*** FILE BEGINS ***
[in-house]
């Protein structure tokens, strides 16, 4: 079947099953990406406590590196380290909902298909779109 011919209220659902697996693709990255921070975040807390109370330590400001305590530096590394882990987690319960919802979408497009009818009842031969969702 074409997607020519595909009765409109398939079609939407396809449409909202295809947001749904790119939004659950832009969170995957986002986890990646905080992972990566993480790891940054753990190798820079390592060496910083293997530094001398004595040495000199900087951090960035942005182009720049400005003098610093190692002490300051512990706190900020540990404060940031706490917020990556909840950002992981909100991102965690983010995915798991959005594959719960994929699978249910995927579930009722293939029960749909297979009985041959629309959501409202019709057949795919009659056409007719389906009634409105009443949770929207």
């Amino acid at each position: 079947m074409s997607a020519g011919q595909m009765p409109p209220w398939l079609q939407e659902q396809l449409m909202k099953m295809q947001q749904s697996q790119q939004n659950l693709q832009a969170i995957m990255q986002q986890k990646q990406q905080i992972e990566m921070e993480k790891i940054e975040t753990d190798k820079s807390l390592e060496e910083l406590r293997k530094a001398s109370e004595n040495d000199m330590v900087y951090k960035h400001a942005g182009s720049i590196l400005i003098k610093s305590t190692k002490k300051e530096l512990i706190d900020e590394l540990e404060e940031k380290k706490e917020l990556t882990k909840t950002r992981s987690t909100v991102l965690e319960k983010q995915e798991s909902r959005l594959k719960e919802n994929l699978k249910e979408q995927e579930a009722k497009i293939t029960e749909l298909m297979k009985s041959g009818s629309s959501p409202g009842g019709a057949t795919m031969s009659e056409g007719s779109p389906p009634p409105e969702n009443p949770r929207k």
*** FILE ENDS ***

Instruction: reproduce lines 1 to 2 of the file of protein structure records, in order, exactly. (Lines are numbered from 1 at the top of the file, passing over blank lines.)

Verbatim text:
[in-house]
């Protein structure tokens, strides 16, 4: 079947099953990406406590590196380290909902298909779109 011919209220659902697996693709990255921070975040807390109370330590400001305590530096590394882990987690319960919802979408497009009818009842031969969702 074409997607020519595909009765409109398939079609939407396809449409909202295809947001749904790119939004659950832009969170995957986002986890990646905080992972990566993480790891940054753990190798820079390592060496910083293997530094001398004595040495000199900087951090960035942005182009720049400005003098610093190692002490300051512990706190900020540990404060940031706490917020990556909840950002992981909100991102965690983010995915798991959005594959719960994929699978249910995927579930009722293939029960749909297979009985041959629309959501409202019709057949795919009659056409007719389906009634409105009443949770929207």